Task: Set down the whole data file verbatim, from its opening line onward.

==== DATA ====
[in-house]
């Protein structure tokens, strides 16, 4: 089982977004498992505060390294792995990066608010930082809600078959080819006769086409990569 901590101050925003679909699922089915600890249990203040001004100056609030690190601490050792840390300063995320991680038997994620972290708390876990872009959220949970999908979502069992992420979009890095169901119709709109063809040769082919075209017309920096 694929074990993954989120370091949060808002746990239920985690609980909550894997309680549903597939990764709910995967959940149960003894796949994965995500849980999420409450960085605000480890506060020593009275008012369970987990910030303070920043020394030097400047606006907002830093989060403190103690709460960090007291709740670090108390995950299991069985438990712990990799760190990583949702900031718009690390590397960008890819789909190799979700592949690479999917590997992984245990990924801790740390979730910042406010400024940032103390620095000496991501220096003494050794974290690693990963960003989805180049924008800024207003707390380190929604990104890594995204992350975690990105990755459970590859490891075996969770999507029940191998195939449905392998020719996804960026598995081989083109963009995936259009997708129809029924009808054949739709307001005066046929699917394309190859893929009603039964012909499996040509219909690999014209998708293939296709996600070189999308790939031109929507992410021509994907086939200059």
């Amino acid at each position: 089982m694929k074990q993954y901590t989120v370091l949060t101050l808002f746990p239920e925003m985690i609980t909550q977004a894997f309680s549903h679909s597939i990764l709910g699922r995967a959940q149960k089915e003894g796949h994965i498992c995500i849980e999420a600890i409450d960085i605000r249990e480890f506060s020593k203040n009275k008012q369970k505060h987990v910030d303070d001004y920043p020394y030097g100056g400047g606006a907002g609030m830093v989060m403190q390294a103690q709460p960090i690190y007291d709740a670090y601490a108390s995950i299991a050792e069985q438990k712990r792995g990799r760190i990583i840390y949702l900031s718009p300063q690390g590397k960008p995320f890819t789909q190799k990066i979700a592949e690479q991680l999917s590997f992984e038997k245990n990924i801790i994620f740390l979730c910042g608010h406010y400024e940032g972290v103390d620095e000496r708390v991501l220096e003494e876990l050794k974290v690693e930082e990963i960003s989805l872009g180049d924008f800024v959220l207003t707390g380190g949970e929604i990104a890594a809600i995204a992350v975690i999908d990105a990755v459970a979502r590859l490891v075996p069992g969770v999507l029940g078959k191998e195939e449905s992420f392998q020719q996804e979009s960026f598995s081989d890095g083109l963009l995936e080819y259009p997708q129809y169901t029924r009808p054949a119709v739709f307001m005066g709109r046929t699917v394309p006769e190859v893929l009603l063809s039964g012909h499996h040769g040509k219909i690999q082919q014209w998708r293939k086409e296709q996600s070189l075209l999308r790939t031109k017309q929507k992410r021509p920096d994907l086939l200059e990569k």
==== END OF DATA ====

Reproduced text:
[in-house]
């Protein structure tokens, strides 16, 4: 089982977004498992505060390294792995990066608010930082809600078959080819006769086409990569 901590101050925003679909699922089915600890249990203040001004100056609030690190601490050792840390300063995320991680038997994620972290708390876990872009959220949970999908979502069992992420979009890095169901119709709109063809040769082919075209017309920096 694929074990993954989120370091949060808002746990239920985690609980909550894997309680549903597939990764709910995967959940149960003894796949994965995500849980999420409450960085605000480890506060020593009275008012369970987990910030303070920043020394030097400047606006907002830093989060403190103690709460960090007291709740670090108390995950299991069985438990712990990799760190990583949702900031718009690390590397960008890819789909190799979700592949690479999917590997992984245990990924801790740390979730910042406010400024940032103390620095000496991501220096003494050794974290690693990963960003989805180049924008800024207003707390380190929604990104890594995204992350975690990105990755459970590859490891075996969770999507029940191998195939449905392998020719996804960026598995081989083109963009995936259009997708129809029924009808054949739709307001005066046929699917394309190859893929009603039964012909499996040509219909690999014209998708293939296709996600070189999308790939031109929507992410021509994907086939200059």
């Amino acid at each position: 089982m694929k074990q993954y901590t989120v370091l949060t101050l808002f746990p239920e925003m985690i609980t909550q977004a894997f309680s549903h679909s597939i990764l709910g699922r995967a959940q149960k089915e003894g796949h994965i498992c995500i849980e999420a600890i409450d960085i605000r249990e480890f506060s020593k203040n009275k008012q369970k505060h987990v910030d303070d001004y920043p020394y030097g100056g400047g606006a907002g609030m830093v989060m403190q390294a103690q709460p960090i690190y007291d709740a670090y601490a108390s995950i299991a050792e069985q438990k712990r792995g990799r760190i990583i840390y949702l900031s718009p300063q690390g590397k960008p995320f890819t789909q190799k990066i979700a592949e690479q991680l999917s590997f992984e038997k245990n990924i801790i994620f740390l979730c910042g608010h406010y400024e940032g972290v103390d620095e000496r708390v991501l220096e003494e876990l050794k974290v690693e930082e990963i960003s989805l872009g180049d924008f800024v959220l207003t707390g380190g949970e929604i990104a890594a809600i995204a992350v975690i999908d990105a990755v459970a979502r590859l490891v075996p069992g969770v999507l029940g078959k191998e195939e449905s992420f392998q020719q996804e979009s960026f598995s081989d890095g083109l963009l995936e080819y259009p997708q129809y169901t029924r009808p054949a119709v739709f307001m005066g709109r046929t699917v394309p006769e190859v893929l009603l063809s039964g012909h499996h040769g040509k219909i690999q082919q014209w998708r293939k086409e296709q996600s070189l075209l999308r790939t031109k017309q929507k992410r021509p920096d994907l086939l200059e990569k």